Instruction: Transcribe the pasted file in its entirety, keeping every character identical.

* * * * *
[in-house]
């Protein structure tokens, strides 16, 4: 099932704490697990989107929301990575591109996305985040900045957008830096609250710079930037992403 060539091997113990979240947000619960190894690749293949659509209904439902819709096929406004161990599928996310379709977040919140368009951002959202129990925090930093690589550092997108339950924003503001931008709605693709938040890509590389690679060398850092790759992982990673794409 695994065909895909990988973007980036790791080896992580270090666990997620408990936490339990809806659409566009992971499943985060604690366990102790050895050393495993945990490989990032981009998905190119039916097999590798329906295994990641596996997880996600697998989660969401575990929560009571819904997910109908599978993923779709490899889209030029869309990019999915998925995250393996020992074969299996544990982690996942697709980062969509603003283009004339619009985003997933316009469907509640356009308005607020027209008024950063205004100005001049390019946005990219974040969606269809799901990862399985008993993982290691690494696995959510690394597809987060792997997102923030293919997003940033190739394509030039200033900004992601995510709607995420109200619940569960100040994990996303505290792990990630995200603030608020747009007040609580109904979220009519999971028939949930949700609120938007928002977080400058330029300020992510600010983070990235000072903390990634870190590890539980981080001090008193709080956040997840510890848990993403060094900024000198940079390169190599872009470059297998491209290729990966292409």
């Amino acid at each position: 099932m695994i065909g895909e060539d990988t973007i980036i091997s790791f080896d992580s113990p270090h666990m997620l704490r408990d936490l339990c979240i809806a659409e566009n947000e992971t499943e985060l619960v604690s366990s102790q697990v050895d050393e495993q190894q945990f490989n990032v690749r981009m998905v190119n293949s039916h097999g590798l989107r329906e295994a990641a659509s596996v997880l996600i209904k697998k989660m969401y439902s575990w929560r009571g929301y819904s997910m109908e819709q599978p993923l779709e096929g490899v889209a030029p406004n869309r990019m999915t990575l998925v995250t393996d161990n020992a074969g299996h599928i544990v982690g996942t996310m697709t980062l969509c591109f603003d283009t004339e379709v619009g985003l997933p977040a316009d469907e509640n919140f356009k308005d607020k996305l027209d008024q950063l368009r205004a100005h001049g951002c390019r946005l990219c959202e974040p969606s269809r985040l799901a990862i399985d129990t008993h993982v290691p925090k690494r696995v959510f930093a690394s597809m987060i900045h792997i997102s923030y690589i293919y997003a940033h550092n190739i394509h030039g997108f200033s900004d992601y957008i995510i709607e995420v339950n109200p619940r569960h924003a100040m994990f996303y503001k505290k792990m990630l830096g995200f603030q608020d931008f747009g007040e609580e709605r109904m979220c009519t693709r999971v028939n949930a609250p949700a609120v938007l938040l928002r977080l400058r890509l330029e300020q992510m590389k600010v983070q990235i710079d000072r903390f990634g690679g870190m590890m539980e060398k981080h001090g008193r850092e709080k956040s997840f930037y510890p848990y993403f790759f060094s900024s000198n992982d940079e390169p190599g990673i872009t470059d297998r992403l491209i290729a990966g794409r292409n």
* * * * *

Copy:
[in-house]
């Protein structure tokens, strides 16, 4: 099932704490697990989107929301990575591109996305985040900045957008830096609250710079930037992403 060539091997113990979240947000619960190894690749293949659509209904439902819709096929406004161990599928996310379709977040919140368009951002959202129990925090930093690589550092997108339950924003503001931008709605693709938040890509590389690679060398850092790759992982990673794409 695994065909895909990988973007980036790791080896992580270090666990997620408990936490339990809806659409566009992971499943985060604690366990102790050895050393495993945990490989990032981009998905190119039916097999590798329906295994990641596996997880996600697998989660969401575990929560009571819904997910109908599978993923779709490899889209030029869309990019999915998925995250393996020992074969299996544990982690996942697709980062969509603003283009004339619009985003997933316009469907509640356009308005607020027209008024950063205004100005001049390019946005990219974040969606269809799901990862399985008993993982290691690494696995959510690394597809987060792997997102923030293919997003940033190739394509030039200033900004992601995510709607995420109200619940569960100040994990996303505290792990990630995200603030608020747009007040609580109904979220009519999971028939949930949700609120938007928002977080400058330029300020992510600010983070990235000072903390990634870190590890539980981080001090008193709080956040997840510890848990993403060094900024000198940079390169190599872009470059297998491209290729990966292409």
């Amino acid at each position: 099932m695994i065909g895909e060539d990988t973007i980036i091997s790791f080896d992580s113990p270090h666990m997620l704490r408990d936490l339990c979240i809806a659409e566009n947000e992971t499943e985060l619960v604690s366990s102790q697990v050895d050393e495993q190894q945990f490989n990032v690749r981009m998905v190119n293949s039916h097999g590798l989107r329906e295994a990641a659509s596996v997880l996600i209904k697998k989660m969401y439902s575990w929560r009571g929301y819904s997910m109908e819709q599978p993923l779709e096929g490899v889209a030029p406004n869309r990019m999915t990575l998925v995250t393996d161990n020992a074969g299996h599928i544990v982690g996942t996310m697709t980062l969509c591109f603003d283009t004339e379709v619009g985003l997933p977040a316009d469907e509640n919140f356009k308005d607020k996305l027209d008024q950063l368009r205004a100005h001049g951002c390019r946005l990219c959202e974040p969606s269809r985040l799901a990862i399985d129990t008993h993982v290691p925090k690494r696995v959510f930093a690394s597809m987060i900045h792997i997102s923030y690589i293919y997003a940033h550092n190739i394509h030039g997108f200033s900004d992601y957008i995510i709607e995420v339950n109200p619940r569960h924003a100040m994990f996303y503001k505290k792990m990630l830096g995200f603030q608020d931008f747009g007040e609580e709605r109904m979220c009519t693709r999971v028939n949930a609250p949700a609120v938007l938040l928002r977080l400058r890509l330029e300020q992510m590389k600010v983070q990235i710079d000072r903390f990634g690679g870190m590890m539980e060398k981080h001090g008193r850092e709080k956040s997840f930037y510890p848990y993403f790759f060094s900024s000198n992982d940079e390169p190599g990673i872009t470059d297998r992403l491209i290729a990966g794409r292409n």